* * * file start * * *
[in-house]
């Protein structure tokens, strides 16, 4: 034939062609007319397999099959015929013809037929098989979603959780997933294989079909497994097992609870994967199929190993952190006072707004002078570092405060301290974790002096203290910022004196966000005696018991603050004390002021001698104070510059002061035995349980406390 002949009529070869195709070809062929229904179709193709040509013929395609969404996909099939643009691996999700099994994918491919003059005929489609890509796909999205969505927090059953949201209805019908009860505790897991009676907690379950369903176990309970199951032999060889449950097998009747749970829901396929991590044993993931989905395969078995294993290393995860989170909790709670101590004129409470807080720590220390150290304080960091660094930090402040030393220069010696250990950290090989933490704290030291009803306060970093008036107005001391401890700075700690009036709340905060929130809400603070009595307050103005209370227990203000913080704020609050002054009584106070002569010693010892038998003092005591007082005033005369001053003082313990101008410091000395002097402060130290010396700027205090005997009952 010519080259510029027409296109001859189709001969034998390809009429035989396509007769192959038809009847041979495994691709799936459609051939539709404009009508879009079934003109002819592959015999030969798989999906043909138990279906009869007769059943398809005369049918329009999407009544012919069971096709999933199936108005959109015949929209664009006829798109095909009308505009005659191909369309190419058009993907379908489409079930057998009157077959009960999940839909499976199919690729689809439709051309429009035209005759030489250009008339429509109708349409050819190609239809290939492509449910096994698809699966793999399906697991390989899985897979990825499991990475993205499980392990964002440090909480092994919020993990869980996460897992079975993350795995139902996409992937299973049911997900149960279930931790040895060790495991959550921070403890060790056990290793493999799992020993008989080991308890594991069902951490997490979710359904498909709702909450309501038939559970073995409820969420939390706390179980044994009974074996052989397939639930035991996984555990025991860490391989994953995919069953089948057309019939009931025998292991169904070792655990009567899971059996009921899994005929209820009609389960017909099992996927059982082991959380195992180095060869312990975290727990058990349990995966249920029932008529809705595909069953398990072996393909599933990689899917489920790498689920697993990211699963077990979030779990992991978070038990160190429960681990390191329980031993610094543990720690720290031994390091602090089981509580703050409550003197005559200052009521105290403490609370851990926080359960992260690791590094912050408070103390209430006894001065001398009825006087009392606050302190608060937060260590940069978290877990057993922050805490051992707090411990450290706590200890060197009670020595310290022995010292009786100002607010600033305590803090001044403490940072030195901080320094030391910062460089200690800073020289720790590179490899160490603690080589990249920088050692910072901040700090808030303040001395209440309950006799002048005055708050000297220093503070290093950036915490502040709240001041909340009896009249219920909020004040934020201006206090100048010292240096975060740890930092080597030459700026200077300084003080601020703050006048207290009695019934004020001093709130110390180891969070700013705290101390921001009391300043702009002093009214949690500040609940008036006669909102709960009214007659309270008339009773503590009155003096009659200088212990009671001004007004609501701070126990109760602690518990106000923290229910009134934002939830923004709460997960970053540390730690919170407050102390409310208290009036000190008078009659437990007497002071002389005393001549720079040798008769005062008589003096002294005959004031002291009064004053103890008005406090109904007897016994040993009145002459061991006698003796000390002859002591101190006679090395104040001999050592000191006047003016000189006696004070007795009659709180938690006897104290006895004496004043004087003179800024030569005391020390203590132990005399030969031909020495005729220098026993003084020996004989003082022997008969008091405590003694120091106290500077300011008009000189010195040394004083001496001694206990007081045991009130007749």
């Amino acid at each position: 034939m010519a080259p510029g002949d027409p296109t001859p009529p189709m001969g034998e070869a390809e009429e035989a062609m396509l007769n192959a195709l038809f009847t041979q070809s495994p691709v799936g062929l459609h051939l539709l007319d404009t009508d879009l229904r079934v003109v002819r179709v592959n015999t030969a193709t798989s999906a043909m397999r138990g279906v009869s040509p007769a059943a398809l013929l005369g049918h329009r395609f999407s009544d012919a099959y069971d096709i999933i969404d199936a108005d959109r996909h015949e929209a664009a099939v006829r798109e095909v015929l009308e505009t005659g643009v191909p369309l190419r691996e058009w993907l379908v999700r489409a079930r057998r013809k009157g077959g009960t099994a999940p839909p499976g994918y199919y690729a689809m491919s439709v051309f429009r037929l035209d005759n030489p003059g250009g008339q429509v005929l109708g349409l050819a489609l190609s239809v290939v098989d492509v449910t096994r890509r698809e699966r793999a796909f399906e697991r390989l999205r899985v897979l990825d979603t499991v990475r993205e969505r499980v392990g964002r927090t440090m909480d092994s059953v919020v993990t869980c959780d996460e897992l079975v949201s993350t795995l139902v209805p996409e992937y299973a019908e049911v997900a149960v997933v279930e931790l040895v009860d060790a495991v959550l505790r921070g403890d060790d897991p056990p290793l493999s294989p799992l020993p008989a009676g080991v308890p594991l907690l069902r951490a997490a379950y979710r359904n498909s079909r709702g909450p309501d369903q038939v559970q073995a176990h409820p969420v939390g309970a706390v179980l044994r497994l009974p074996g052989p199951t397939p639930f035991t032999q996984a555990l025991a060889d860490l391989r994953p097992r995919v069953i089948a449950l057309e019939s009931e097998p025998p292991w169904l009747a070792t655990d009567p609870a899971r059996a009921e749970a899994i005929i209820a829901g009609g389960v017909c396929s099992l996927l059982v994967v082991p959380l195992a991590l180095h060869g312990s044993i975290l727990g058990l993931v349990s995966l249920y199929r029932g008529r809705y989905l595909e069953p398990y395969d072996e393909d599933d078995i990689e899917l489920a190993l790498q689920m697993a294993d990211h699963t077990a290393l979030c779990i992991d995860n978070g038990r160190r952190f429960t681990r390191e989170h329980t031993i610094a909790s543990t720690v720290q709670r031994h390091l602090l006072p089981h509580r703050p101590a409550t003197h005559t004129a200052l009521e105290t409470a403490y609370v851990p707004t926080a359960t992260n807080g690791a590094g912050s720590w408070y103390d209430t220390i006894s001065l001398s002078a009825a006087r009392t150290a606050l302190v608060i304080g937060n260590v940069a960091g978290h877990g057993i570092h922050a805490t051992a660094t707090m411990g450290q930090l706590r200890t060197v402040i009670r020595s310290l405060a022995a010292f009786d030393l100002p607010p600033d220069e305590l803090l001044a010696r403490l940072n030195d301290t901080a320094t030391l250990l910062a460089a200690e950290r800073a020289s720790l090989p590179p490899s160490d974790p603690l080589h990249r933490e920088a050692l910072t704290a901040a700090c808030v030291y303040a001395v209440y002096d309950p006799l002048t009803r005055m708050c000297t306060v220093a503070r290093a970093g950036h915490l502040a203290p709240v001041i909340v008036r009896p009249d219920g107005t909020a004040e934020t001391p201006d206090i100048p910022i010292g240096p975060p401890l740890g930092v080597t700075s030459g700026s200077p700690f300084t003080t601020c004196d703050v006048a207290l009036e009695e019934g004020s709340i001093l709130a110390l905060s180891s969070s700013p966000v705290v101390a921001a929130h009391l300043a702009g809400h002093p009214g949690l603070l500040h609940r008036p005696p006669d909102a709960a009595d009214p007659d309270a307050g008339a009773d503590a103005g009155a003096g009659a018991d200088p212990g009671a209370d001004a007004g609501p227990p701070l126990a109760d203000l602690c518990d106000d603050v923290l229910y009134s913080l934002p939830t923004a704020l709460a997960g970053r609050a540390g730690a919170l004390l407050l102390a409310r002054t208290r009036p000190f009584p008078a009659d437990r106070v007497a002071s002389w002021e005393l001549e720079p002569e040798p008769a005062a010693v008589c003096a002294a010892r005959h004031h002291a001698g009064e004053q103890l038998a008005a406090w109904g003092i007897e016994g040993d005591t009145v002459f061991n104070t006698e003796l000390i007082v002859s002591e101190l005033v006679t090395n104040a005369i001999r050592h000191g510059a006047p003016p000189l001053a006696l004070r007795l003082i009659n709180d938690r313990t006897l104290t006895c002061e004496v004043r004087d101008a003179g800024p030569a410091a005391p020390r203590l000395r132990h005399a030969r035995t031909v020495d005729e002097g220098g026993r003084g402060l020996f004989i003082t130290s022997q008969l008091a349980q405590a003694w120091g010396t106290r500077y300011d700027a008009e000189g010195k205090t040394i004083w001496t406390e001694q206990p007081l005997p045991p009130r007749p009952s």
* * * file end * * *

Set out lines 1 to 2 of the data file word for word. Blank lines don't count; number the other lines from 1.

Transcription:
[in-house]
């Protein structure tokens, strides 16, 4: 034939062609007319397999099959015929013809037929098989979603959780997933294989079909497994097992609870994967199929190993952190006072707004002078570092405060301290974790002096203290910022004196966000005696018991603050004390002021001698104070510059002061035995349980406390 002949009529070869195709070809062929229904179709193709040509013929395609969404996909099939643009691996999700099994994918491919003059005929489609890509796909999205969505927090059953949201209805019908009860505790897991009676907690379950369903176990309970199951032999060889449950097998009747749970829901396929991590044993993931989905395969078995294993290393995860989170909790709670101590004129409470807080720590220390150290304080960091660094930090402040030393220069010696250990950290090989933490704290030291009803306060970093008036107005001391401890700075700690009036709340905060929130809400603070009595307050103005209370227990203000913080704020609050002054009584106070002569010693010892038998003092005591007082005033005369001053003082313990101008410091000395002097402060130290010396700027205090005997009952 010519080259510029027409296109001859189709001969034998390809009429035989396509007769192959038809009847041979495994691709799936459609051939539709404009009508879009079934003109002819592959015999030969798989999906043909138990279906009869007769059943398809005369049918329009999407009544012919069971096709999933199936108005959109015949929209664009006829798109095909009308505009005659191909369309190419058009993907379908489409079930057998009157077959009960999940839909499976199919690729689809439709051309429009035209005759030489250009008339429509109708349409050819190609239809290939492509449910096994698809699966793999399906697991390989899985897979990825499991990475993205499980392990964002440090909480092994919020993990869980996460897992079975993350795995139902996409992937299973049911997900149960279930931790040895060790495991959550921070403890060790056990290793493999799992020993008989080991308890594991069902951490997490979710359904498909709702909450309501038939559970073995409820969420939390706390179980044994009974074996052989397939639930035991996984555990025991860490391989994953995919069953089948057309019939009931025998292991169904070792655990009567899971059996009921899994005929209820009609389960017909099992996927059982082991959380195992180095060869312990975290727990058990349990995966249920029932008529809705595909069953398990072996393909599933990689899917489920790498689920697993990211699963077990979030779990992991978070038990160190429960681990390191329980031993610094543990720690720290031994390091602090089981509580703050409550003197005559200052009521105290403490609370851990926080359960992260690791590094912050408070103390209430006894001065001398009825006087009392606050302190608060937060260590940069978290877990057993922050805490051992707090411990450290706590200890060197009670020595310290022995010292009786100002607010600033305590803090001044403490940072030195901080320094030391910062460089200690800073020289720790590179490899160490603690080589990249920088050692910072901040700090808030303040001395209440309950006799002048005055708050000297220093503070290093950036915490502040709240001041909340009896009249219920909020004040934020201006206090100048010292240096975060740890930092080597030459700026200077300084003080601020703050006048207290009695019934004020001093709130110390180891969070700013705290101390921001009391300043702009002093009214949690500040609940008036006669909102709960009214007659309270008339009773503590009155003096009659200088212990009671001004007004609501701070126990109760602690518990106000923290229910009134934002939830923004709460997960970053540390730690919170407050102390409310208290009036000190008078009659437990007497002071002389005393001549720079040798008769005062008589003096002294005959004031002291009064004053103890008005406090109904007897016994040993009145002459061991006698003796000390002859002591101190006679090395104040001999050592000191006047003016000189006696004070007795009659709180938690006897104290006895004496004043004087003179800024030569005391020390203590132990005399030969031909020495005729220098026993003084020996004989003082022997008969008091405590003694120091106290500077300011008009000189010195040394004083001496001694206990007081045991009130007749």